Stolen – a book review

Title: Stolen

Author: Lucy Christopher

Hiba’s pick 

I would often daydream as a child what would happen if I ever got kidnapped or lost. It happened once. Getting lost of course. So when I picked up this book having heard Lucy speak at the Sydney Writers Festival school event at Riverside Theatres Parramatta I knew I would be in for a moral joyride.

The novel is written as a letter by 16 year old Gemma to her captor Ty who kidnaps her from her family in a Bangkok airport and takes her to the middle of nowhere – the Great Sandy Desert. There is a constant antithesis throughout the novel of Gemma’s unwillingness to accept the desert and resisting Ty’s efforts to be part of the land. This slowly changes and it is this series of events that Gemma learns the truth behind Ty’s life and choices.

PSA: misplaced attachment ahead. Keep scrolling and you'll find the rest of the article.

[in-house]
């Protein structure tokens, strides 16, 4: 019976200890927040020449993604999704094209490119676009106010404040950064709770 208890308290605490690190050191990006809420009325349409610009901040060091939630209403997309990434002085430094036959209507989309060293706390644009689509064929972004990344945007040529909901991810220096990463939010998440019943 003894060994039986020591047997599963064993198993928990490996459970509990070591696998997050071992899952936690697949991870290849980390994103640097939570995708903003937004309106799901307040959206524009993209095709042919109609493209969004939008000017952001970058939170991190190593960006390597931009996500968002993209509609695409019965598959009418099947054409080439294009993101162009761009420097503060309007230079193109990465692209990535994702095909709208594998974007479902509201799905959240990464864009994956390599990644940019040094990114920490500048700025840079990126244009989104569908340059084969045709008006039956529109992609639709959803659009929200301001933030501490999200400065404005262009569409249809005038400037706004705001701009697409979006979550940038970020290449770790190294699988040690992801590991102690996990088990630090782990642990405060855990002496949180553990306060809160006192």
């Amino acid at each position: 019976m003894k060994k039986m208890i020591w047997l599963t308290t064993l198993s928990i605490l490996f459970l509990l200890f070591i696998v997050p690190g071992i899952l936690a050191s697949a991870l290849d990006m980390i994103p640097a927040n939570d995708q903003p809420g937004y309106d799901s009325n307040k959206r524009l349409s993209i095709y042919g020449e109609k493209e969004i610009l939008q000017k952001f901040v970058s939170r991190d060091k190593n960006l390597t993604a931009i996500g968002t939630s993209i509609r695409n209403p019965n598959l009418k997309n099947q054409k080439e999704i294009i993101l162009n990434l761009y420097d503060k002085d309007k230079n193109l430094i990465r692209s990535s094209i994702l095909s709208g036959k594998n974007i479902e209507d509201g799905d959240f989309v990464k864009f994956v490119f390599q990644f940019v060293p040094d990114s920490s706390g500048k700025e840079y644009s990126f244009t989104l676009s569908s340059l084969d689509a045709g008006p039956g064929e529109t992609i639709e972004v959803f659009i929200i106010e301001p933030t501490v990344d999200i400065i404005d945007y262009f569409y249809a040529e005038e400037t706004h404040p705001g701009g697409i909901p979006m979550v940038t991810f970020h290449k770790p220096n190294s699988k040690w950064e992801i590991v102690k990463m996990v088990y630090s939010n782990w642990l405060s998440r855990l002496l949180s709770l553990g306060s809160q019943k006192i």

The novel however pushes moral boundaries, expecting the reader to make a choice between hating or loving Ty. It is a choice I still cannot decide upon.

Elements that tied this book together include the picturesque Australian outback that forces you to make a connection with the land and its inhabitants, distinguishing between the harsh climate of the desert and the serene and stillness of the land and animals. The ease and flow of the words and ultimately her decision to settle the restlessness hanging between herself and her captor.

I was left yearning for more words, more description of the Australian desert, Gemma’s emotions, experience and her journey towards making her ultimate decision.

More can be found at Lucy’s official website